Now that Google has, from a number of angles, pretty successfully created a sort of laissez faire, open source Project Xanadu (the grand dream of computer-use visionary Ted Nelson, which Wired once called the longest running vaporware project in history, a universal information system envisioned by Nelson beginning in 1960 but never really practically implemented, and which, under one version of Nelson’s vision, would have been serviced by a “McDonalds-like” brick and mortar chain where people would go to buy information and research), it now turns its attention to the really big guns…
Next in the target sites… X10?
I refer, of course, to the open standard modular home automation system — which has been around almost as long. X10 was conceived and implemented first by Pico Electronics, a Scottish firm, in 1975, and devoted to a practical approach to domotics — the application of automation technologies to the home. In 1978 x10-enabled products began appearing in Radio Shack and other consumer electronic stores.
According to PC Magazine, who sent writers to the recent Google I/O conference to cover a wide range of Google’s activities, there was a lot of buzz about Android@Home, which has been described as no less than the future of Google’s enormously popular Android mobile operating system.
Android@Home, by contrast, will connect a user’s Android device to other appliances in the home via a suite of new services that will be released at an undisclosed future time. Examples of this include “Project Tungsten,” a wireless speaker system that can be synced via Android, as well as wireless light switches and other appliances. Lighting Science was also named as a partner, and will launch wireless lighting products to support Android@Home.
“We want to think of every device in your home as a connection to Android apps,” said Hugo Barra, product management director for Google, in the keynote.
I’ve been trying to make sense out of the potential for ‘home-sized’ slates like the iPad since it was introduced and the one use scenario that has remained in my mind one of the most promising applications of mid-size handheld tablet computers (slates or pads, if you will) beyond coffee table-ware has been that of a sort of media satellite and home entertainment center remote control. (Imagine a remote control to which you could stream the internet or video content… so you could browse the web while you’re watching the big idiot box, or send a slate along with junior so he can watch his favorite death metal videos in the privacy of his room. Better yet, get that boy a shrink.)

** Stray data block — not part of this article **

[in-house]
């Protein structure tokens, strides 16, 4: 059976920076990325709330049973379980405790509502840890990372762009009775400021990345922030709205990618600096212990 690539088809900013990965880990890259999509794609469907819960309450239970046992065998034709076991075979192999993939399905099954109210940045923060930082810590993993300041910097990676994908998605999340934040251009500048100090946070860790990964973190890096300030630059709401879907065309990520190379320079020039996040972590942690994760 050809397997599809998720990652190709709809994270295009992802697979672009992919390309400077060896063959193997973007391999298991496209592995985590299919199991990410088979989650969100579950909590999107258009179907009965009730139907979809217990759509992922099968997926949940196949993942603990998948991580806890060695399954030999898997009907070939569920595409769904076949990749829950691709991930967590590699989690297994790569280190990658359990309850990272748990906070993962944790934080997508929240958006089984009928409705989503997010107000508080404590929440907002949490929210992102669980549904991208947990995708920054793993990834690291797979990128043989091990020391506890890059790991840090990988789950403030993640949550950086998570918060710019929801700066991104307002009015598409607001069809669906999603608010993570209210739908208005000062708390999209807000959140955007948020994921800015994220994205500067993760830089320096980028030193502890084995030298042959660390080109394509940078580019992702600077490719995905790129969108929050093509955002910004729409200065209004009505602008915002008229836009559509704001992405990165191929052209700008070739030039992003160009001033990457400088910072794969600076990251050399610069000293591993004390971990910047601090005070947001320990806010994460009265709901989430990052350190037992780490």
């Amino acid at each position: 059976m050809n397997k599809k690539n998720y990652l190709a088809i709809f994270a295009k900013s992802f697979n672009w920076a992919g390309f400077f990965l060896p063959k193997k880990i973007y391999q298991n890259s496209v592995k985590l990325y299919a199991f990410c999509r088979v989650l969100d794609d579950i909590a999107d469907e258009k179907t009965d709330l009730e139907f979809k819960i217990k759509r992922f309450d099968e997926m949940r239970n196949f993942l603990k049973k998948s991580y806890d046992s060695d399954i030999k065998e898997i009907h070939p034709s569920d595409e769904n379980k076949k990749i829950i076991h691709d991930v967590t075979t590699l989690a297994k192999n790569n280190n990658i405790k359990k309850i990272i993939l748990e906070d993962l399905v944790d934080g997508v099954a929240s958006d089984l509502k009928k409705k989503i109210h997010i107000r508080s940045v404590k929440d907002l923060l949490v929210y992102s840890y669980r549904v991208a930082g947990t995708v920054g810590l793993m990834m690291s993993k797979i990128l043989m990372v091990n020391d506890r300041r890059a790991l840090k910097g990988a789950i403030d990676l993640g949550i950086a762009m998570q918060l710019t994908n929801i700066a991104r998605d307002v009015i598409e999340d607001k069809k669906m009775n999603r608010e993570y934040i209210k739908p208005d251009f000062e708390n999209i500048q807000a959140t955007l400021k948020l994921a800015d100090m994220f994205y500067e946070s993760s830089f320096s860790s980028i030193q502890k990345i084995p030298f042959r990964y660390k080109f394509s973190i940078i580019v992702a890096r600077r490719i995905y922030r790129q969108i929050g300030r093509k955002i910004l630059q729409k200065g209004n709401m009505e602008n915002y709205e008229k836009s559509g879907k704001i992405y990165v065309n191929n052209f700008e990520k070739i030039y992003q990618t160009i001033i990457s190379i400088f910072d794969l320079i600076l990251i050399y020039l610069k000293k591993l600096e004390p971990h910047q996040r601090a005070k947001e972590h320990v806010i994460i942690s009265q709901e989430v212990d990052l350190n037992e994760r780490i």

Once out of incubation, Android@Home will be open-sourced, according to Google, obviously hoping for the same sort of 3rd party market explosion we’ve seen with the Android (and, on the software side, with the iPhone and Android app markets). The system will be relatively low power but still have the bandwidth necessary to stream audio and video over it and will integrate with Google’s planned online music and video networks.
A demonstration of the latter was the ability to touch or ‘swipe’ an enabled CD to the Android@Home system and have it instantly added to the user’s cloud-based library. (This seems perilously close to the system that the old Mp3.com began to implement but which ran afoul of black letter law provisions of the Millennium Copyright Act that ended up opening Mp3.com to summary judgments that all but bankrupted the company, which was then sold to Universal Vivendi, who essentially dismantled it.)
According to PC Magazine:
“At Home is going to be huge,” said Richard Shim, a mobile analyst for DisplaySearch. “I think it’s something that’s very ambitious. It’s what I like to call the next level. Everyone now has this synchronization of data, where you put it in one place with multiple devices. The next step is controlling these different devices, and no one has been able to crack that nut.”